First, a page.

With talk of instruments like the Tenori-On, and looking to the future of tangible interfaces for music, it’s worth exploring past designs, as well. Take Don Buchla’s Music Easel — concocting sounds with this rare 70s instrument was a matter of plugging, touching, and patching. Digital sounds and music sequencers do plenty this can’t, but if it was possible to make the Music Easel’s functions tangible, why not digital instruments, as well? Artist Alex Tyson has been bugging us about this for a few days, and I finally got to watch it. It’s really lovely. (And, yeah, now I really want Alex’s camera, too.)


Alex writes:

This colorful video features sound artist Charles Cohen improvising on a 1970’s Buchla Music Easel. This extremely rare instrument is one of Don Buchla’s 200 series. Buchla (a pioneer of audio synthesis) only manufactured 14 of these units. The entire film was edited from an hour-long set of free improvisation, with audio was taken directly from Charles’ mixing board.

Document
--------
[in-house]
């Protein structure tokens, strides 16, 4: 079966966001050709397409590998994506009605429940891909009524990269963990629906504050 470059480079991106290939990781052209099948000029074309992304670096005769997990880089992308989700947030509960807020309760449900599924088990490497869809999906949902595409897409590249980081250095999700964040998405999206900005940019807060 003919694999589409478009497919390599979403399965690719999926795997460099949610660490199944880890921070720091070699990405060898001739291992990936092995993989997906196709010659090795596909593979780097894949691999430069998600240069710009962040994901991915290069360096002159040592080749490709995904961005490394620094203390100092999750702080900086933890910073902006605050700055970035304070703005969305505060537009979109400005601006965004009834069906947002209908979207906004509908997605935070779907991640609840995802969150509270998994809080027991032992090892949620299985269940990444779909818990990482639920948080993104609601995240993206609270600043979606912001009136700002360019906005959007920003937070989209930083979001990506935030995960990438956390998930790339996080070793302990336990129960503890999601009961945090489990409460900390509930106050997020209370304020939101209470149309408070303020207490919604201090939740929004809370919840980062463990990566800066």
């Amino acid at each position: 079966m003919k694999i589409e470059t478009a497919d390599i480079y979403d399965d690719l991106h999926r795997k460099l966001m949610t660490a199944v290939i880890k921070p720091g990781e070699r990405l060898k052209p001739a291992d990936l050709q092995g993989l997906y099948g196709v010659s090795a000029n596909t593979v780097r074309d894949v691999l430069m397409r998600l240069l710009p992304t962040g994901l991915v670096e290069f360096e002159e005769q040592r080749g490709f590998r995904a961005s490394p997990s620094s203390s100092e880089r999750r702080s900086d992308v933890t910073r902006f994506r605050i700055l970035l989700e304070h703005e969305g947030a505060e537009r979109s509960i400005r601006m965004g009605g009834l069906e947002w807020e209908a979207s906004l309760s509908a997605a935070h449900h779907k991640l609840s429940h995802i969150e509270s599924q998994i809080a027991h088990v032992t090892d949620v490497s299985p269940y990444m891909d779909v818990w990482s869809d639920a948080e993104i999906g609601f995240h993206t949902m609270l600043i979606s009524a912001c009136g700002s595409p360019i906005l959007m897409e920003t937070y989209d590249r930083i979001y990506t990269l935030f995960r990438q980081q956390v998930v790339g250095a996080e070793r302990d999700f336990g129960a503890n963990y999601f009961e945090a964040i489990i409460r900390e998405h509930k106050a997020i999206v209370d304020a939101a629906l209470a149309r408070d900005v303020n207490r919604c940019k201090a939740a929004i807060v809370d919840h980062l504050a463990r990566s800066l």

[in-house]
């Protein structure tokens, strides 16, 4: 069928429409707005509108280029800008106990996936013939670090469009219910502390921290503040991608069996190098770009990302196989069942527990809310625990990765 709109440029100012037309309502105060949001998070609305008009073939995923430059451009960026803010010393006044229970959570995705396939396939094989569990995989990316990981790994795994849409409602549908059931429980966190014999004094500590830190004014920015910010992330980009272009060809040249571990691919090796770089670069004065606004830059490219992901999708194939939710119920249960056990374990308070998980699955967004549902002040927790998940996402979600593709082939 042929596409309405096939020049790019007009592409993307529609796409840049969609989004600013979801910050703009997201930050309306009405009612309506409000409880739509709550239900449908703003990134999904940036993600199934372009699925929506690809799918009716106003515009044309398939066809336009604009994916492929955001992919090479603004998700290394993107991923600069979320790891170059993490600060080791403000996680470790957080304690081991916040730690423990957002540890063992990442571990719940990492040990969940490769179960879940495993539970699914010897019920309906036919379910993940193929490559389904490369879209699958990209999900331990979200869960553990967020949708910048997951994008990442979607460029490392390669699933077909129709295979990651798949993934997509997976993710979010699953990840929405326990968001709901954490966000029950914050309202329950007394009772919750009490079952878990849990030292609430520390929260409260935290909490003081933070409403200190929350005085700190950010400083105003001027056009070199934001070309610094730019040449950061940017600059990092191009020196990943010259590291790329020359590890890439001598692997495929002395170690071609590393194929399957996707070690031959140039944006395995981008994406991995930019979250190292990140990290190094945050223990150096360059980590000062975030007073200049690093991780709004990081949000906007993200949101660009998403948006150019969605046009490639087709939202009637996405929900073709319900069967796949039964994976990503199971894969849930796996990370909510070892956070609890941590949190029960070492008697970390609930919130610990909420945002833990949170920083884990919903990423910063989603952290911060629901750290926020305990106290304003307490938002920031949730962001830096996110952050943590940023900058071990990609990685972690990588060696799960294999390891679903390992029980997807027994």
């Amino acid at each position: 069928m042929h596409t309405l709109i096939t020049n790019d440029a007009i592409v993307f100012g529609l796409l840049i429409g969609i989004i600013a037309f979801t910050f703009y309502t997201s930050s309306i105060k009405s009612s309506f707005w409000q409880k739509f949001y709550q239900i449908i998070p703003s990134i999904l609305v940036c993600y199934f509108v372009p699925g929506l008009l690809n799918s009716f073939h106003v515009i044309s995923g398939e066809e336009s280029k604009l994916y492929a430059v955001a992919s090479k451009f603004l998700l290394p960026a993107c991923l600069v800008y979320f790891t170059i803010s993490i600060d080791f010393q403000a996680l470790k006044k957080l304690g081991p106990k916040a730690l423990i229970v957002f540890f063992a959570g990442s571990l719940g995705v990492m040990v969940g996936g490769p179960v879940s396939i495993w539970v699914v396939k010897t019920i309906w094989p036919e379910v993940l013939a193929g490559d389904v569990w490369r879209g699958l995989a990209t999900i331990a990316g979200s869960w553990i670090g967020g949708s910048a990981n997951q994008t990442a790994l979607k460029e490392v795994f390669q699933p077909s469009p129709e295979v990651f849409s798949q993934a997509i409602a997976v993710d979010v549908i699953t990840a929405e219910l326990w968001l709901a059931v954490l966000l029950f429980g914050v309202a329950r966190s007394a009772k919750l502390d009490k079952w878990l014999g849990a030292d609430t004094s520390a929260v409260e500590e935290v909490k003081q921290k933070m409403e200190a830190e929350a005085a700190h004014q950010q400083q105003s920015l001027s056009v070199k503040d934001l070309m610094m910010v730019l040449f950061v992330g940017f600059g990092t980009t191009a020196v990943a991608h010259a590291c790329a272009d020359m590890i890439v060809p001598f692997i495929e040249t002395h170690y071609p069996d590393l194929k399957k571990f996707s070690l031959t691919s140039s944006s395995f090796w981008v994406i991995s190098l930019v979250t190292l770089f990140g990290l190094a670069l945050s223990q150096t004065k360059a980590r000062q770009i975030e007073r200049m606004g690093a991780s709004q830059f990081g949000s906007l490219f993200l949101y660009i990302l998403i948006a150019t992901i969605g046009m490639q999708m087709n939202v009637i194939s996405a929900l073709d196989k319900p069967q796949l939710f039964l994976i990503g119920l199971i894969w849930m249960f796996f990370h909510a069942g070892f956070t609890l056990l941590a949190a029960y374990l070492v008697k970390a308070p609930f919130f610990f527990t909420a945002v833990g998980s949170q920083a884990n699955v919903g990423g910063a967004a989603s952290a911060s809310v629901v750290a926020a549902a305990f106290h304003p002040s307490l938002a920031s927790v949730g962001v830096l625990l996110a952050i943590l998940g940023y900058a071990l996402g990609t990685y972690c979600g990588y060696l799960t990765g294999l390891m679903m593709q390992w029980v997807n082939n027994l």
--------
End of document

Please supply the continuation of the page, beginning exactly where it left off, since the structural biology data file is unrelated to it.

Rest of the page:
All of the photography and editing was produced by Alex Tyson, a sound and video artist from Pennsylvania. The film was shot in 16:9 720p High Definition format, with only a 35mm LensBaby 3GPL.

Mmmmm… LensBaby. Yeah, this is motional porn as well as musical. (Update – looks like Tom at Music Thing is enjoying as well.)

For more Buchla improv action on a newer generation of hardware, check out Richard Lainhart on his Buchla 200e and Continuum setup, playing at our Handmade Music event hosted with Make Magazine and Etsy Labs. (Side note: if you’re using YouTube for documentation, don’t miss the latest tips for getting better quality — with help from Richard — over on Create Digital Motion. Got some clips myself I’ll be uploading with that information in hand.)

That’s not Richard’s video as he was busy playing; his vids — employing those YouTube tricks — are available on Richard’s YouTube channel.